Host-symbiont interactions among Frankia strains and Alnus open-pollinated families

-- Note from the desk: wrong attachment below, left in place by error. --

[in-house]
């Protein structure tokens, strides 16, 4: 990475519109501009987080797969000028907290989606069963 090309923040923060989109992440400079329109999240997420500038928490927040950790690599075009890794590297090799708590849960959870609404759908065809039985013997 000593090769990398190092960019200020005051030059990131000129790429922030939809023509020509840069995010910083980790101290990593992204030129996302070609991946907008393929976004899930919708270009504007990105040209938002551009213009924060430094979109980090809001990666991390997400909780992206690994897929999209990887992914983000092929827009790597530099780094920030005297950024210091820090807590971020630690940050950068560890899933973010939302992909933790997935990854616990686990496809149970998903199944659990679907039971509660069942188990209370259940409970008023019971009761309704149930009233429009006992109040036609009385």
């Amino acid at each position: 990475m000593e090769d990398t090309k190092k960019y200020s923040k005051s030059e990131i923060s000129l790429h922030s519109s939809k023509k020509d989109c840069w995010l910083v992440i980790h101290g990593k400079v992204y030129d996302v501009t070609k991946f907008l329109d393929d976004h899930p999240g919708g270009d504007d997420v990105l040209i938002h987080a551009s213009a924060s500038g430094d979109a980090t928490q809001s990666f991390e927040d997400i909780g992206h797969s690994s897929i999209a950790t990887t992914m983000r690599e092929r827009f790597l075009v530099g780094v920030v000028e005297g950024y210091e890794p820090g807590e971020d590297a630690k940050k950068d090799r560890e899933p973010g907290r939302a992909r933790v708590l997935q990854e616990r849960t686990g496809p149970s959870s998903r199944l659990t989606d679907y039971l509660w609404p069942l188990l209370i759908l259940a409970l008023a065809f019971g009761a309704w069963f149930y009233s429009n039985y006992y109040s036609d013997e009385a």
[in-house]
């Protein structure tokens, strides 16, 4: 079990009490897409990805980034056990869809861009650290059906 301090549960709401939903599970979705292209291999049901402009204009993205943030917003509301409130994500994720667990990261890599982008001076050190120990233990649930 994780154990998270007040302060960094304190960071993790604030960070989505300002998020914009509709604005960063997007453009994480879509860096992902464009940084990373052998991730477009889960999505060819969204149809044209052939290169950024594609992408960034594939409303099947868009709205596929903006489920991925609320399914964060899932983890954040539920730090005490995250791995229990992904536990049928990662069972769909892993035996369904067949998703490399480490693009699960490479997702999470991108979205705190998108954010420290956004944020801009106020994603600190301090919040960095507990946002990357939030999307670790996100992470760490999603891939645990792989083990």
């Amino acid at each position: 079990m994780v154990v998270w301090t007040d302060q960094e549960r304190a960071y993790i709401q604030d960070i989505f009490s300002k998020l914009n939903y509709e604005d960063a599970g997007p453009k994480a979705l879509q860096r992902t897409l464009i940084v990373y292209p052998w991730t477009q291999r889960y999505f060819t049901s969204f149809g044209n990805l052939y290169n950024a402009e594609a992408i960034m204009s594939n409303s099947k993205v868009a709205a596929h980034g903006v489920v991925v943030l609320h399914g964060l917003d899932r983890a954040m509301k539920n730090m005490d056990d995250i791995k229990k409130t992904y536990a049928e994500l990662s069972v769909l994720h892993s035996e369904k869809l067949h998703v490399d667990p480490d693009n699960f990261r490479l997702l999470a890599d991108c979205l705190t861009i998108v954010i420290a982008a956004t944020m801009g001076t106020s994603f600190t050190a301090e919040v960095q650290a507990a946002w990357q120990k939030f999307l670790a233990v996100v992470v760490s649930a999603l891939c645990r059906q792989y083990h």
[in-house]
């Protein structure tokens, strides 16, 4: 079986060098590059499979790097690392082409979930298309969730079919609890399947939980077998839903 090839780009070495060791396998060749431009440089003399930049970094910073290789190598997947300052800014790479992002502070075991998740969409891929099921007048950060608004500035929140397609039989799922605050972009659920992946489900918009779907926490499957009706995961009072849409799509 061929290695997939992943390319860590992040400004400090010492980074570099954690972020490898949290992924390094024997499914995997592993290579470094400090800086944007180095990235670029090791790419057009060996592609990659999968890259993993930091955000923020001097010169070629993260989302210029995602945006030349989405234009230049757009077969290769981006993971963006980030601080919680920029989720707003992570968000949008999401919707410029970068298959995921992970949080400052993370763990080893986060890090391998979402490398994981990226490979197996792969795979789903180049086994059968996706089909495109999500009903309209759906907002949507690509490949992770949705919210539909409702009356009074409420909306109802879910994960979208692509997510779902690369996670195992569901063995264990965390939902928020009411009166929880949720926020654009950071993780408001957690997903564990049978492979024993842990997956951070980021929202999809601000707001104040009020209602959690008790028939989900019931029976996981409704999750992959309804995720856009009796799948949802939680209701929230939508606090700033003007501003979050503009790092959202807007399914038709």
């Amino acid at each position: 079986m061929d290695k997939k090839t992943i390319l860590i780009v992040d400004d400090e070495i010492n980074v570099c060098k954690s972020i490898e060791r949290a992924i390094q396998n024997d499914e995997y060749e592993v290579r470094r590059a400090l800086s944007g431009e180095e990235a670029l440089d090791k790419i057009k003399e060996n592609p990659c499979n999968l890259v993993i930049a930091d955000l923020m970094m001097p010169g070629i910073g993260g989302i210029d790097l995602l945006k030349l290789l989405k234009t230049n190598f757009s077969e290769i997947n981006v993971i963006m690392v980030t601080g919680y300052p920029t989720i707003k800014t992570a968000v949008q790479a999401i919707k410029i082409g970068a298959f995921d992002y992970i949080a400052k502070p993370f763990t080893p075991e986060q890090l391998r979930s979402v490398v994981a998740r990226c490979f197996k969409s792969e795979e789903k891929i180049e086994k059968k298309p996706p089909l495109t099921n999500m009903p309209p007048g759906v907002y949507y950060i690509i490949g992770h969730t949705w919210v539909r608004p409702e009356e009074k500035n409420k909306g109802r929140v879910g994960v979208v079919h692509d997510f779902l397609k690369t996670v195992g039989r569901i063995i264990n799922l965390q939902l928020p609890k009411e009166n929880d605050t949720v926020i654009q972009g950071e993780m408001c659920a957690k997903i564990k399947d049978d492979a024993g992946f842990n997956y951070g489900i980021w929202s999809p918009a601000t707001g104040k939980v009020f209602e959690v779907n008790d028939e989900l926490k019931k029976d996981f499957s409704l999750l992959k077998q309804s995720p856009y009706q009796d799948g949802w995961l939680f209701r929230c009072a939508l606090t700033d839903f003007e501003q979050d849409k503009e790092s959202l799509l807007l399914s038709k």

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Four sources of Frankia endophyte were tested with four seed sources of Alnus spp. host plants in all possible combinations. Alnus glutinosa (L.) Gaertn. and Alnus rubra Bong. plants grew better with a spore (-) strain from The Netherlands than with a spore (+) strain from The Netherlands or with either of two strains from the United States;Two Frankia strains, CpN1 and ArI3, were compared as pure culture and crushed nodule derived inocula on two seed sources of A. glutinosa and two seed sources of A. rubra host plants. The A. glutinosa plants treated with pure culture inocula nodulated more quickly than those treated with crushed nodule inocula, bur the crushed nodule inocula induced greater total numbers of nodules. The A. rubra plants nodulated normally when treated with the pure culture inocula but failed to nodulate when treated with the crushed nodule inocula;Eight Frankia symbionts and two A. glutinosa seed sources were collected through cooperation with other researchers and a germplasm collecting expedition in Europe. The 16 host-endophyte combinations were tested for nodulation and symbiotic performance. Patterns of nodule development were observed through clear plastic Growth Pouches('(REGTM)). The spore (+) strains initiated more rapid nodulation and a larger total number of nodules. Well-nodulated seedlings from each host-endophyte combination were transplanted to Leonard jars to measure plant growth responses. Plant height was measured at approximately two-week intervals for three months. After five months of total growth, the acetylene reduction assay was used to estimate nitrogen fixation rates. There were significant differences among treatments in fixation per plant, but no significant differences among treatments in fixation per gram of nodules. Plants were then separated into roots, stems, leaves, and nodules, and dry weight measurements were recorded. A 13-fold difference in dry weight between the poorest and the best host-symbiont combination was observed. Significant intra-species differences were observed among A. glutinosa derived symbionts. In all cases plants treated with the spore (-) inocula grew larger than those treated with spore (+) inocula. Early nodulation or initial nodule number were poor predictors of subsequent plant growth. Interactions between host genotype and endophyte strain were small compared with the main effects of host and inoculum. This indicated that genetic improvement programs for either associate can probably be conducted without resorting to extremely large cross-inoculation experiments.